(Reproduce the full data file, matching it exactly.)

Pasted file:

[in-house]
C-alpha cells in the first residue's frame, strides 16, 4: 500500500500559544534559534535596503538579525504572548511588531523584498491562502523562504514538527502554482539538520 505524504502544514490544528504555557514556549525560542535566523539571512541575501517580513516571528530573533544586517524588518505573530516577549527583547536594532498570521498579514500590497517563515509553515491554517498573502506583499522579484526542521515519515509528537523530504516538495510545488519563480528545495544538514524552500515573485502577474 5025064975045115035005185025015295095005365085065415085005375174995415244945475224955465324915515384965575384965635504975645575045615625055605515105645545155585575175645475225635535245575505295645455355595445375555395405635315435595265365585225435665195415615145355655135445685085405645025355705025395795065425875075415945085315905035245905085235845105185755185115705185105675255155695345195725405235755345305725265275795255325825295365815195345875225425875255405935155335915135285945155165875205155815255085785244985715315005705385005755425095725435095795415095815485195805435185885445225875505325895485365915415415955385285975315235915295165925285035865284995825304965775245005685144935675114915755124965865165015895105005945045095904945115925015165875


[in-house]
C-alpha cells in the first residue's frame, strides 16, 4: 500500500500559544534559534535596503538579525504572548511588531523584498491562502523562504514538527502554482539538520 505524504502544514490544528504555557514556549525560542535566523539571512541575501517580513516571528530573533544586517524588518505573530516577549527583547536594532498570521498579514500590497517563515509553515491554517498573502506583499522579484526542521515519515509528537523530504516538495510545488519563480528545495544538514524552500515573485502577474 5025064975045115035005185025015295095005365085065415085005375174995415244945475224955465324915515384965575384965635504975645575045615625055605515105645545155585575175645475225635535245575505295645455355595445375555395405635315435595265365585225435665195415615145355655135445685085405645025355705025395795065425875075415945085315905035245905085235845105185755185115705185105675255155695345195725405235755345305725265275795255325825295365815195345875225425875255405935155335915135285945155165875205155815255085785244985715315005705385005755425095725435095795415095815485195805435185885445225875505325895485365915415415955385285975315235915295165925285035865284995825304965775245005685144935675114915755124965865165015895105005945045095904945115925015165875